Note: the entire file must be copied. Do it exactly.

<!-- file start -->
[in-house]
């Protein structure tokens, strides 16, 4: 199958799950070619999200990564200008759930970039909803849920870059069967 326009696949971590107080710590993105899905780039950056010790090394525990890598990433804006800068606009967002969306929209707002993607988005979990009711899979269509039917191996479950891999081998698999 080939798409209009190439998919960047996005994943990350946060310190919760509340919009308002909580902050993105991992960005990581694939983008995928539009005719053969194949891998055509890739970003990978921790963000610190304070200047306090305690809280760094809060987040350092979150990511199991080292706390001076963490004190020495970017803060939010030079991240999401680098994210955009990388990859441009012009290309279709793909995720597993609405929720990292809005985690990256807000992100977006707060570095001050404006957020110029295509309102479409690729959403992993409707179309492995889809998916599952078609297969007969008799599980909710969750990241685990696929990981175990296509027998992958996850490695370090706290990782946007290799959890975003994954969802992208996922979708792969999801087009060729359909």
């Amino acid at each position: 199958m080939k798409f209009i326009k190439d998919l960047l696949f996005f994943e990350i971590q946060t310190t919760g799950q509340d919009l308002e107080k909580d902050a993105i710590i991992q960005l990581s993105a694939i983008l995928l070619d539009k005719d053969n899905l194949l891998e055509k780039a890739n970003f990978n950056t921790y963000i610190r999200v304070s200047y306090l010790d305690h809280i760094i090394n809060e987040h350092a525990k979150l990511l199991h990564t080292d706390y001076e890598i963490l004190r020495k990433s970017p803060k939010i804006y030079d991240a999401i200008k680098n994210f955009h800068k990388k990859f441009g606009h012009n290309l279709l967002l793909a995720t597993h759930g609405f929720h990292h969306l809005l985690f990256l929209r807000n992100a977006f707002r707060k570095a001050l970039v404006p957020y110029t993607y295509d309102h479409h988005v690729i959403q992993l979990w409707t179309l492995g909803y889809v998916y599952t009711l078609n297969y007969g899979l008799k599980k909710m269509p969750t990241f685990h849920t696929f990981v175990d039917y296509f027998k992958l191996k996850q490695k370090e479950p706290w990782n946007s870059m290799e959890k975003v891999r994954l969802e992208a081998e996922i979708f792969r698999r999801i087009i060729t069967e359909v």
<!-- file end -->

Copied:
[in-house]
């Protein structure tokens, strides 16, 4: 199958799950070619999200990564200008759930970039909803849920870059069967 326009696949971590107080710590993105899905780039950056010790090394525990890598990433804006800068606009967002969306929209707002993607988005979990009711899979269509039917191996479950891999081998698999 080939798409209009190439998919960047996005994943990350946060310190919760509340919009308002909580902050993105991992960005990581694939983008995928539009005719053969194949891998055509890739970003990978921790963000610190304070200047306090305690809280760094809060987040350092979150990511199991080292706390001076963490004190020495970017803060939010030079991240999401680098994210955009990388990859441009012009290309279709793909995720597993609405929720990292809005985690990256807000992100977006707060570095001050404006957020110029295509309102479409690729959403992993409707179309492995889809998916599952078609297969007969008799599980909710969750990241685990696929990981175990296509027998992958996850490695370090706290990782946007290799959890975003994954969802992208996922979708792969999801087009060729359909």
């Amino acid at each position: 199958m080939k798409f209009i326009k190439d998919l960047l696949f996005f994943e990350i971590q946060t310190t919760g799950q509340d919009l308002e107080k909580d902050a993105i710590i991992q960005l990581s993105a694939i983008l995928l070619d539009k005719d053969n899905l194949l891998e055509k780039a890739n970003f990978n950056t921790y963000i610190r999200v304070s200047y306090l010790d305690h809280i760094i090394n809060e987040h350092a525990k979150l990511l199991h990564t080292d706390y001076e890598i963490l004190r020495k990433s970017p803060k939010i804006y030079d991240a999401i200008k680098n994210f955009h800068k990388k990859f441009g606009h012009n290309l279709l967002l793909a995720t597993h759930g609405f929720h990292h969306l809005l985690f990256l929209r807000n992100a977006f707002r707060k570095a001050l970039v404006p957020y110029t993607y295509d309102h479409h988005v690729i959403q992993l979990w409707t179309l492995g909803y889809v998916y599952t009711l078609n297969y007969g899979l008799k599980k909710m269509p969750t990241f685990h849920t696929f990981v175990d039917y296509f027998k992958l191996k996850q490695k370090e479950p706290w990782n946007s870059m290799e959890k975003v891999r994954l969802e992208a081998e996922i979708f792969r698999r999801i087009i060729t069967e359909v």